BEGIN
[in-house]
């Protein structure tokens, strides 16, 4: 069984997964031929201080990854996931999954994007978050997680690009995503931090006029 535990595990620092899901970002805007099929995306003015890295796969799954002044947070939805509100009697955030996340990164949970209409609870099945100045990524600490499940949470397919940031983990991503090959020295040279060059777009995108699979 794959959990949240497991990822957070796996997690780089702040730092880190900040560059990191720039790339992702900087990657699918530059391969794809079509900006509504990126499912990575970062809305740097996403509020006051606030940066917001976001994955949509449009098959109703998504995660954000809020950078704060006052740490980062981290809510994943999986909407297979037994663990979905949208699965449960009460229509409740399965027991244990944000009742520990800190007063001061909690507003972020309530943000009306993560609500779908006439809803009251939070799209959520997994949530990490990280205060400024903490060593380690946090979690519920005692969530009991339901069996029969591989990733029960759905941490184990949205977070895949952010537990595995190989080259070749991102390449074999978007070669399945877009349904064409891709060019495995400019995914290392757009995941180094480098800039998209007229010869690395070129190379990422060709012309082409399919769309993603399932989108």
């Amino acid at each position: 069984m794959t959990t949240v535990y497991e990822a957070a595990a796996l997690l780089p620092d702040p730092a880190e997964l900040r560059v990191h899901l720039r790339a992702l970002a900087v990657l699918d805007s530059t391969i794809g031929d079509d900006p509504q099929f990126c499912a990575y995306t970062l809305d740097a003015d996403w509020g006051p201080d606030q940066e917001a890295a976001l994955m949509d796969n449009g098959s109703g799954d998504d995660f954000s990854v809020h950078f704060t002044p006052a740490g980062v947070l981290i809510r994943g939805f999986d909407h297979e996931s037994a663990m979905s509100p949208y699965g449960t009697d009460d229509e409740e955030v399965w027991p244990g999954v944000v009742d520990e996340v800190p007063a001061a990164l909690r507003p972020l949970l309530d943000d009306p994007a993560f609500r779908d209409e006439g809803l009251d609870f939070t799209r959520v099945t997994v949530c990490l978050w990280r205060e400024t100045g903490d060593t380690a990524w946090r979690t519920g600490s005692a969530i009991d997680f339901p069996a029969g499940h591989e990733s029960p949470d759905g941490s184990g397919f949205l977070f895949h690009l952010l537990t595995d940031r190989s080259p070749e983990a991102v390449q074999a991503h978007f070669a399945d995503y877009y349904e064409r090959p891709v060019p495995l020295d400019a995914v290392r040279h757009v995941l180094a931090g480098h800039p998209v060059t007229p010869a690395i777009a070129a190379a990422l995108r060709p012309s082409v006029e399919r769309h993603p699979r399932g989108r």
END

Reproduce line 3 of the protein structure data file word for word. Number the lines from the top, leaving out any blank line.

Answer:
């Amino acid at each position: 069984m794959t959990t949240v535990y497991e990822a957070a595990a796996l997690l780089p620092d702040p730092a880190e997964l900040r560059v990191h899901l720039r790339a992702l970002a900087v990657l699918d805007s530059t391969i794809g031929d079509d900006p509504q099929f990126c499912a990575y995306t970062l809305d740097a003015d996403w509020g006051p201080d606030q940066e917001a890295a976001l994955m949509d796969n449009g098959s109703g799954d998504d995660f954000s990854v809020h950078f704060t002044p006052a740490g980062v947070l981290i809510r994943g939805f999986d909407h297979e996931s037994a663990m979905s509100p949208y699965g449960t009697d009460d229509e409740e955030v399965w027991p244990g999954v944000v009742d520990e996340v800190p007063a001061a990164l909690r507003p972020l949970l309530d943000d009306p994007a993560f609500r779908d209409e006439g809803l009251d609870f939070t799209r959520v099945t997994v949530c990490l978050w990280r205060e400024t100045g903490d060593t380690a990524w946090r979690t519920g600490s005692a969530i009991d997680f339901p069996a029969g499940h591989e990733s029960p949470d759905g941490s184990g397919f949205l977070f895949h690009l952010l537990t595995d940031r190989s080259p070749e983990a991102v390449q074999a991503h978007f070669a399945d995503y877009y349904e064409r090959p891709v060019p495995l020295d400019a995914v290392r040279h757009v995941l180094a931090g480098h800039p998209v060059t007229p010869a690395i777009a070129a190379a990422l995108r060709p012309s082409v006029e399919r769309h993603p699979r399932g989108r």